The prevalence of unethical conduct at work is not solely tied to individual factors but also hinges on organizational culture. This culture reflects whether a company prioritizes rule-based compliance or values-driven integrity in its management strategies. We use the term "corporate ethical culture" to encapsulate the structures, norms, values, and behaviors visible within businesses, shaped by role models, goal-setting, and subtle contextual cues influencing ethical or unethical behavior. Our primary research focus involves measuring organizational cultures and understanding how it shapes (un)ethical behavior.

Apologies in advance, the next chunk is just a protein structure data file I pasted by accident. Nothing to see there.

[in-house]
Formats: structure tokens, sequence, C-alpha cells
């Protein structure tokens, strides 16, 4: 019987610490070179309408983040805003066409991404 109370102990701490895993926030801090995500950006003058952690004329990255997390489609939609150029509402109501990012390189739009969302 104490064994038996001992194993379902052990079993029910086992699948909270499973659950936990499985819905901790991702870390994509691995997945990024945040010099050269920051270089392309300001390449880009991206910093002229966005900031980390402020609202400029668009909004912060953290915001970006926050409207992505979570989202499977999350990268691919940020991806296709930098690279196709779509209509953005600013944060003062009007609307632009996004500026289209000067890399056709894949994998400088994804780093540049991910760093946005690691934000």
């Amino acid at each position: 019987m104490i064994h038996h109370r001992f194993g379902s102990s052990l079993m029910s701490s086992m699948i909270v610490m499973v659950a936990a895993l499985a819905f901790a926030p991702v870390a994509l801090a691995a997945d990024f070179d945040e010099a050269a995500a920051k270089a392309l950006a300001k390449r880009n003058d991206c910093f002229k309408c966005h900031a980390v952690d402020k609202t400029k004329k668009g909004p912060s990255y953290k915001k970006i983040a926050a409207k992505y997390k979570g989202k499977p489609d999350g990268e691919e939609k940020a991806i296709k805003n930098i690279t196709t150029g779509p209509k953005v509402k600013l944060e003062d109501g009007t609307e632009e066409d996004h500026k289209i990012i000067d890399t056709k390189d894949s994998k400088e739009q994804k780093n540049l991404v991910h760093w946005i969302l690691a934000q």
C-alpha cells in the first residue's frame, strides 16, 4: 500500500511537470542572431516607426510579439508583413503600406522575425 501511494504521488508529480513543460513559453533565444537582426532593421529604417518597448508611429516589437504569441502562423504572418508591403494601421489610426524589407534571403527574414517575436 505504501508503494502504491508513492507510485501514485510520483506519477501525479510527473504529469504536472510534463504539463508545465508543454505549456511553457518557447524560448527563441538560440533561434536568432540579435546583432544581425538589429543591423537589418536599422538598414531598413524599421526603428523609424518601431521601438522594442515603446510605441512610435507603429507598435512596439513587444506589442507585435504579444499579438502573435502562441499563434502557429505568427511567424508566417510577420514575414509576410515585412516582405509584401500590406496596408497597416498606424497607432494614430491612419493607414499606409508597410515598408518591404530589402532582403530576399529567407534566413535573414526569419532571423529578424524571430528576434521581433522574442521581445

Building upon prior research, we’ve devised a German questionnaire—the Corporate Ethical Culture Scale—to gauge the dimensions of organizational culture expected to promote ethical behavior (Stimmler & Tanner, 2019; Tanner, Gangl & Witt, 2019).
We investigate the essence of ethical leadership and its impact on organizational success. Our premise is that leaders’ values hold significance for organizations and followers only when consistently demonstrated through actions. To address this, we are developing the Ethical Leadership Behavior Scale (ELBS), rooted in tangible displays of ethical values like fairness, respect, and care across diverse situations. Our research affirms that leaders’ ethical conduct significantly enhances employee work attitudes and outcomes (Tanner, Brügger, Van Schie & Lebherz, 2010). See also Konferenz.